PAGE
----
Posted: Monday, November 12, 2012 12:03:57 AM
"The Little Prince" is my favorite book for a number of reasons- it's timeless satire acts as social commentary on everyday life which is applicable to any teen in any part of the world. I first read this book in the second grade and have been reading it every year since. The cover is degraded and the ink faded as if from a war-torn region; I have opened that book so many times it's spine is crooked, and yet every time I read, the book captivates me just the same. With every read I learn more about the author's world view; every time is like a new adventure, like I fall in love all over again. My admiration for the novel is only surpassed by the quantity of coffee stains its tired pages posses.
The Little Prince's distaste for the status quo has inspired me to apply critical thinking to my own life. If it wasn't for this novel, I would never have to the courage or the know-how to stand up for my beliefs. Once, I was in an English lecture and was asked my opinion about certain topics. I knew the teacher was a stickler and I knew exactly the answer he was looking for. However, this teacher asked my personal opinion and I wasn't prepared to tell him only what he'd wanted to hear. I explained my point of view and watched his smile turn into a sneer. How preposterous! A student speaking their own mind. He seemed angry and told me my opinion was wrong because it was not his opinion. Remembering a passage from "The Little Prince", I politely asked my teacher if I could further explain my position by using the chalk board. He allowed me this indulgence, and I sauntered towards the board. There I drew two images. First, I sketched the silhouette of a cowboy hat and asked the teacher what he saw. Confused he replied, "a hat, of course". I smiled and drew my second image: it was the same shape, but this time I drew the outline of a snake on the hat's brim. "While you see a hat, I see a snake inside a predator's belly. Both our answer's are correct, but our interpretations are different. How, sir, could you possibly then tell me my opinion is invalid? It all depends on perspective". The teacher's stared in awe, unsure of how to reply.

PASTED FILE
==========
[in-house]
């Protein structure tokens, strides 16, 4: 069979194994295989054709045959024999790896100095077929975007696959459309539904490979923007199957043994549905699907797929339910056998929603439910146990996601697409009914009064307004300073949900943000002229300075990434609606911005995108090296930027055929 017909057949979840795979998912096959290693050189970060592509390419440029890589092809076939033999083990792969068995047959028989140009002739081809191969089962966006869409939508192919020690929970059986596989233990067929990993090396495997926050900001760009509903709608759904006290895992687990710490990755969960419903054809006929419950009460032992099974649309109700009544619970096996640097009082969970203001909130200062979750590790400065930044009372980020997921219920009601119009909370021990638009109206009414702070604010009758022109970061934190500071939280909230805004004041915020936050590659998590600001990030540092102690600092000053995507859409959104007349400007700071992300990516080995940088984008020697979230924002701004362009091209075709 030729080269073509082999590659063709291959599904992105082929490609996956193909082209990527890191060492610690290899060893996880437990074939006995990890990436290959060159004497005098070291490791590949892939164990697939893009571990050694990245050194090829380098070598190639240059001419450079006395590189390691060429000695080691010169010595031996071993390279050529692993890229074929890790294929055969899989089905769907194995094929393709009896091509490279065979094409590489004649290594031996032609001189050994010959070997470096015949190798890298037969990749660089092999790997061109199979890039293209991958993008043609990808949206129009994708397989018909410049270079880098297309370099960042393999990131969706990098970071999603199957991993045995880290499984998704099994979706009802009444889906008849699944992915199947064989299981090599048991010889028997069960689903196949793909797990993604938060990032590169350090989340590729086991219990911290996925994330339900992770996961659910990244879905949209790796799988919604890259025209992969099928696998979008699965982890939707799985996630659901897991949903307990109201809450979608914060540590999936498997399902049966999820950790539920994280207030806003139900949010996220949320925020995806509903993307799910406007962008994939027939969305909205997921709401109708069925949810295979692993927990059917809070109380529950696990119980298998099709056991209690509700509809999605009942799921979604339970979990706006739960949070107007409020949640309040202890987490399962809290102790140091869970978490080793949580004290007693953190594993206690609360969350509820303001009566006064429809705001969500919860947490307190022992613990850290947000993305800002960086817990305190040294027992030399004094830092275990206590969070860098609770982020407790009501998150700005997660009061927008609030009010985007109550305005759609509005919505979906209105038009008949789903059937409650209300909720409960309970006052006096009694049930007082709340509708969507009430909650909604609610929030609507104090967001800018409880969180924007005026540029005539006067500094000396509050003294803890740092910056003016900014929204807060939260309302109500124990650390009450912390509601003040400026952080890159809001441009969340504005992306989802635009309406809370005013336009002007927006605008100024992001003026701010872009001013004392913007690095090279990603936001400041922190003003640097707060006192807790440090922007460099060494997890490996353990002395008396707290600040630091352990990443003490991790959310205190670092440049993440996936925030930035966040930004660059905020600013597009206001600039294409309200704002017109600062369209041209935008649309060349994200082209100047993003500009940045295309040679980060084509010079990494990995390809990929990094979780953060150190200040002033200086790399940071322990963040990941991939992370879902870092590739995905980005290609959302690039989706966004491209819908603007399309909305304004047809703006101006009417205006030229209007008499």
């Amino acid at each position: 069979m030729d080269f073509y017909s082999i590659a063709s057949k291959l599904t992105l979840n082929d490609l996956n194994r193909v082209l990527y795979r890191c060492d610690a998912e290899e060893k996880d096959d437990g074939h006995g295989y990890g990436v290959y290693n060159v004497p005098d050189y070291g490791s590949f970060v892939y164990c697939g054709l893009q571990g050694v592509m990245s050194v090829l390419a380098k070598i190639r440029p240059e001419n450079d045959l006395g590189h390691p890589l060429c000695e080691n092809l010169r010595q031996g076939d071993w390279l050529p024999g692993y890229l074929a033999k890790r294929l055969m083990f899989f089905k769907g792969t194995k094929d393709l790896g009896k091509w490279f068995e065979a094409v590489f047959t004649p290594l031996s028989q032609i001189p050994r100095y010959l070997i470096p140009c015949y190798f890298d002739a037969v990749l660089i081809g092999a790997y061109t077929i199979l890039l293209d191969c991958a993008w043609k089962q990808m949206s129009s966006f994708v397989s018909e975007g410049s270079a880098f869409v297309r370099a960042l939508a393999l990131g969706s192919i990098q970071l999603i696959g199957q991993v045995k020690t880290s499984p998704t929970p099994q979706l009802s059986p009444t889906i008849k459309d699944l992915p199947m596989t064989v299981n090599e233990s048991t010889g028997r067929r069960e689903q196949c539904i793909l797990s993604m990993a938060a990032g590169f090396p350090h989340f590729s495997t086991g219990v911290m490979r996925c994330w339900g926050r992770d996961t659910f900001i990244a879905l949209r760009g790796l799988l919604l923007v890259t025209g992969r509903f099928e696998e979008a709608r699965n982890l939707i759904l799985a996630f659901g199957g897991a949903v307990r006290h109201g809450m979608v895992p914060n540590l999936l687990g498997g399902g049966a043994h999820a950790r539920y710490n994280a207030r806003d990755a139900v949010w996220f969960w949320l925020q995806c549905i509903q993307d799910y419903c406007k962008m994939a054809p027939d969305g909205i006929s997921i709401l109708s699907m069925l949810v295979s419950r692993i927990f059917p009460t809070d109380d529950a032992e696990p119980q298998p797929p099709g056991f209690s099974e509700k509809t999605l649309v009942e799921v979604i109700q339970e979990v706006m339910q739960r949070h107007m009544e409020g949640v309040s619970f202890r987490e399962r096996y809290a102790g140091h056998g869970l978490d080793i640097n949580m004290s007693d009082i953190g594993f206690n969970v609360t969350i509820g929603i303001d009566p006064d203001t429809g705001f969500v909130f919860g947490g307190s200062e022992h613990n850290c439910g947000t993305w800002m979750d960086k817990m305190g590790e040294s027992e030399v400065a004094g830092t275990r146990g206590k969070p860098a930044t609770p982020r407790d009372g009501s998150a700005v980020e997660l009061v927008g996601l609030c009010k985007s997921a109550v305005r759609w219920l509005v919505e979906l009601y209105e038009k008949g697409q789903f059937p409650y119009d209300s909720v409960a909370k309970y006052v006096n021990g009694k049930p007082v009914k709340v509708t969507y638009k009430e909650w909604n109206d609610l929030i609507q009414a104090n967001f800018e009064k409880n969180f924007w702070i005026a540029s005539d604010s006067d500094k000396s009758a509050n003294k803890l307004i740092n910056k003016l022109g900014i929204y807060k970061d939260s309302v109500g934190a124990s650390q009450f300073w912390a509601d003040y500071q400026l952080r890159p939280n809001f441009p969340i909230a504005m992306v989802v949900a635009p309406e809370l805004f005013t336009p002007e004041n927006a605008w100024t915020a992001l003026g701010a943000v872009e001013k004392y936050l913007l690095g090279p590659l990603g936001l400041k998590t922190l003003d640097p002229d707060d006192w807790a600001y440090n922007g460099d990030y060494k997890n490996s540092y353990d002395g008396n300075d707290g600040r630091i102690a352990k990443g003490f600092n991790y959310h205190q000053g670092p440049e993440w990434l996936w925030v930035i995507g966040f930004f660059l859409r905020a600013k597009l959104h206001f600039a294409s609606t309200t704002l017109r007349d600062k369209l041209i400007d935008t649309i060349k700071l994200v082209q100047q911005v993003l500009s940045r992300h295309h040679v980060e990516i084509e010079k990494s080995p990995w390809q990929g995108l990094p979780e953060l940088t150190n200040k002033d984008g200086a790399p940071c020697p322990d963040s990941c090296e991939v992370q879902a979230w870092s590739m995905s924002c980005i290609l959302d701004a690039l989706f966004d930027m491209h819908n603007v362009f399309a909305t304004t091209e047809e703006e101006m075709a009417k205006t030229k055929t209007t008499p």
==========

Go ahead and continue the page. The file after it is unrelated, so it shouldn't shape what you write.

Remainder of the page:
Thanks to "The Little Prince", I was able to show my teacher why his stubbornness was wrong. It gave me the confidence and information to speak my own mind.